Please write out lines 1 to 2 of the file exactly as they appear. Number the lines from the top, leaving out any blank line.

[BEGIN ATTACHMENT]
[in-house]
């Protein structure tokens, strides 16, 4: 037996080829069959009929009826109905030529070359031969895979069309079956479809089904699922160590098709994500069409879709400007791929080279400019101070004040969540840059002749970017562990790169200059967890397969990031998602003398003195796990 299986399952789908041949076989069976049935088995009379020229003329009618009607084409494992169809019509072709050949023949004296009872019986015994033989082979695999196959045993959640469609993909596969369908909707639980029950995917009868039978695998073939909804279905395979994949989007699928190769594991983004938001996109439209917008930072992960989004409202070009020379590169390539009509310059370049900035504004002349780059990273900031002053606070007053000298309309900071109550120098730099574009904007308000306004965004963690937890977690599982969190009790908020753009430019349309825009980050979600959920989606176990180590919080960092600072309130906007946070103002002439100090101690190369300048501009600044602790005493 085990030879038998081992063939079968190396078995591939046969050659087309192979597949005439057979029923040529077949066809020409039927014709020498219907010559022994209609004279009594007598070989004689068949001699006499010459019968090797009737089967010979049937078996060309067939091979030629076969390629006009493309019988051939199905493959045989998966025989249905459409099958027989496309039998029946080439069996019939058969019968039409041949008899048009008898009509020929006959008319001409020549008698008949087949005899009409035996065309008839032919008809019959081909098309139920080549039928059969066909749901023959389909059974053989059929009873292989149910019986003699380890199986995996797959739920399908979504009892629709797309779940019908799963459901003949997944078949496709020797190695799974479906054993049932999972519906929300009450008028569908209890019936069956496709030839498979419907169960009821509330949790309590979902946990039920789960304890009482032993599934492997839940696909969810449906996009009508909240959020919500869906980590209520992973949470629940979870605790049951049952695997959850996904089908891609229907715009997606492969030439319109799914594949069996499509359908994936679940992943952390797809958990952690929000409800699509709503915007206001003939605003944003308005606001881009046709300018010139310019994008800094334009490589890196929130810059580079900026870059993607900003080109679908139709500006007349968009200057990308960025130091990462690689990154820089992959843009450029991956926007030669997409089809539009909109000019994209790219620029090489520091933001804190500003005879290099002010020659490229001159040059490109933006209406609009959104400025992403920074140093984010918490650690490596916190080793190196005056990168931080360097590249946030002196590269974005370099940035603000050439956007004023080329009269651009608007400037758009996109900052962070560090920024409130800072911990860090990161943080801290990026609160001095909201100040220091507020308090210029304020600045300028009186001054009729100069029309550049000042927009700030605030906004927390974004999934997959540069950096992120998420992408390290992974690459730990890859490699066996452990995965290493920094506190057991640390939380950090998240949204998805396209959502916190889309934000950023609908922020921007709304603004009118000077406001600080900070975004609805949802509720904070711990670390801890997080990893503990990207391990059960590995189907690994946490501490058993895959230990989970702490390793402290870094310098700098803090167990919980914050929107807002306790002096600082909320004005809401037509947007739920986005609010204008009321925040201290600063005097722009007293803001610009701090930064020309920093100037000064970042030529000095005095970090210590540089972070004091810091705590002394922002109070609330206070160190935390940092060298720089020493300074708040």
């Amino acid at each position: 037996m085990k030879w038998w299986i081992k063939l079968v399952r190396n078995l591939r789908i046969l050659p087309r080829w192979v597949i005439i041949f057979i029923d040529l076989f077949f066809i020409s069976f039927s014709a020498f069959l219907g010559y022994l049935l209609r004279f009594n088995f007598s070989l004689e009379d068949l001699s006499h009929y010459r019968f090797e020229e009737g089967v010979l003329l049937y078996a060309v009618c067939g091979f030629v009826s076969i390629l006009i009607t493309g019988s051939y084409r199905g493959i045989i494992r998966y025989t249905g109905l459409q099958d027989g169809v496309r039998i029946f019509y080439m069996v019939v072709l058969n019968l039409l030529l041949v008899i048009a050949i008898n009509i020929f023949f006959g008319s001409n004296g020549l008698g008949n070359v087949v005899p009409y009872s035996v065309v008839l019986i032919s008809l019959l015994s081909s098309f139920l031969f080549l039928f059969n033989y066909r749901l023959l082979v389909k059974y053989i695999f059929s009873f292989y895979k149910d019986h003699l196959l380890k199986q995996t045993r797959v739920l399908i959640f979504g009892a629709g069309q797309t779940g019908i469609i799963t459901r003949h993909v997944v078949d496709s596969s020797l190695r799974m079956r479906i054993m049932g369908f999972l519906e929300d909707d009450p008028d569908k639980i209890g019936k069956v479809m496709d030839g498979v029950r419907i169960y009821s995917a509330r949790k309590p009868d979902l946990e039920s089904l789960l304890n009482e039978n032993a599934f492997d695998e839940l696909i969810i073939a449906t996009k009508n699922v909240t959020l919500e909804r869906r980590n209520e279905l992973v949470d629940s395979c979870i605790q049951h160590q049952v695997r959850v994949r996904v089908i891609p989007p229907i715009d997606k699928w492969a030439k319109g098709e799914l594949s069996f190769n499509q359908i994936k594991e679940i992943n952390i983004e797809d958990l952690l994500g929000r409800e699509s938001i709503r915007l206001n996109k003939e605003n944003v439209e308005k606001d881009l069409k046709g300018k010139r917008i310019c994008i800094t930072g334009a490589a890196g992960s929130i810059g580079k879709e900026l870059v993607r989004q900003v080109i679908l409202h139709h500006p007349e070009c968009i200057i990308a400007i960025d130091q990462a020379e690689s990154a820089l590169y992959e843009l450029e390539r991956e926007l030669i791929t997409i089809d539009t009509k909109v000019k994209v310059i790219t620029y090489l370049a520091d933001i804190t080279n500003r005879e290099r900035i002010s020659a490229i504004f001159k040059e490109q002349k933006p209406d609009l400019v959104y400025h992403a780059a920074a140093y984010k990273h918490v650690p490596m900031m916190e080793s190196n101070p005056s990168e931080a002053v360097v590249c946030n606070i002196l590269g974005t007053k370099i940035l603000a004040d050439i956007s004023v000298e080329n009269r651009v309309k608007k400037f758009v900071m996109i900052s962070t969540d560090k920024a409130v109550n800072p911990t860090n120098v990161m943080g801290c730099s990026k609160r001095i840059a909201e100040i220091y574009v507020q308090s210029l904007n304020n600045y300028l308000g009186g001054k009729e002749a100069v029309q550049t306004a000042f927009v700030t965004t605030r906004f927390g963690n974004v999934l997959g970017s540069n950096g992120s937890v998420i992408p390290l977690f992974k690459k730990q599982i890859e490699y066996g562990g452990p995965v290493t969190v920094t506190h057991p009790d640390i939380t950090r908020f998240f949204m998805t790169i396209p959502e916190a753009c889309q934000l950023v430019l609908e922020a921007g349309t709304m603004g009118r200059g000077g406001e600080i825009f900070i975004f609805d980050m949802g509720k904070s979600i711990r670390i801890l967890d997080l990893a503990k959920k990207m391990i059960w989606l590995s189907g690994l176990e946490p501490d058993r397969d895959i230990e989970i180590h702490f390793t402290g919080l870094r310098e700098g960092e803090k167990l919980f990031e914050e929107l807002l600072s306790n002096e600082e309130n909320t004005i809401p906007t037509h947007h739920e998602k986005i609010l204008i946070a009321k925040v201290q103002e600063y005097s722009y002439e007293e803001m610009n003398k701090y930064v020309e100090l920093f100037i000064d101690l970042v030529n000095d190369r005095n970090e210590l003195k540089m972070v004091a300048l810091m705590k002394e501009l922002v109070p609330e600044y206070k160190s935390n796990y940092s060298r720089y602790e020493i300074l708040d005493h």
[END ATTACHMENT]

[in-house]
């Protein structure tokens, strides 16, 4: 037996080829069959009929009826109905030529070359031969895979069309079956479809089904699922160590098709994500069409879709400007791929080279400019101070004040969540840059002749970017562990790169200059967890397969990031998602003398003195796990 299986399952789908041949076989069976049935088995009379020229003329009618009607084409494992169809019509072709050949023949004296009872019986015994033989082979695999196959045993959640469609993909596969369908909707639980029950995917009868039978695998073939909804279905395979994949989007699928190769594991983004938001996109439209917008930072992960989004409202070009020379590169390539009509310059370049900035504004002349780059990273900031002053606070007053000298309309900071109550120098730099574009904007308000306004965004963690937890977690599982969190009790908020753009430019349309825009980050979600959920989606176990180590919080960092600072309130906007946070103002002439100090101690190369300048501009600044602790005493 085990030879038998081992063939079968190396078995591939046969050659087309192979597949005439057979029923040529077949066809020409039927014709020498219907010559022994209609004279009594007598070989004689068949001699006499010459019968090797009737089967010979049937078996060309067939091979030629076969390629006009493309019988051939199905493959045989998966025989249905459409099958027989496309039998029946080439069996019939058969019968039409041949008899048009008898009509020929006959008319001409020549008698008949087949005899009409035996065309008839032919008809019959081909098309139920080549039928059969066909749901023959389909059974053989059929009873292989149910019986003699380890199986995996797959739920399908979504009892629709797309779940019908799963459901003949997944078949496709020797190695799974479906054993049932999972519906929300009450008028569908209890019936069956496709030839498979419907169960009821509330949790309590979902946990039920789960304890009482032993599934492997839940696909969810449906996009009508909240959020919500869906980590209520992973949470629940979870605790049951049952695997959850996904089908891609229907715009997606492969030439319109799914594949069996499509359908994936679940992943952390797809958990952690929000409800699509709503915007206001003939605003944003308005606001881009046709300018010139310019994008800094334009490589890196929130810059580079900026870059993607900003080109679908139709500006007349968009200057990308960025130091990462690689990154820089992959843009450029991956926007030669997409089809539009909109000019994209790219620029090489520091933001804190500003005879290099002010020659490229001159040059490109933006209406609009959104400025992403920074140093984010918490650690490596916190080793190196005056990168931080360097590249946030002196590269974005370099940035603000050439956007004023080329009269651009608007400037758009996109900052962070560090920024409130800072911990860090990161943080801290990026609160001095909201100040220091507020308090210029304020600045300028009186001054009729100069029309550049000042927009700030605030906004927390974004999934997959540069950096992120998420992408390290992974690459730990890859490699066996452990995965290493920094506190057991640390939380950090998240949204998805396209959502916190889309934000950023609908922020921007709304603004009118000077406001600080900070975004609805949802509720904070711990670390801890997080990893503990990207391990059960590995189907690994946490501490058993895959230990989970702490390793402290870094310098700098803090167990919980914050929107807002306790002096600082909320004005809401037509947007739920986005609010204008009321925040201290600063005097722009007293803001610009701090930064020309920093100037000064970042030529000095005095970090210590540089972070004091810091705590002394922002109070609330206070160190935390940092060298720089020493300074708040």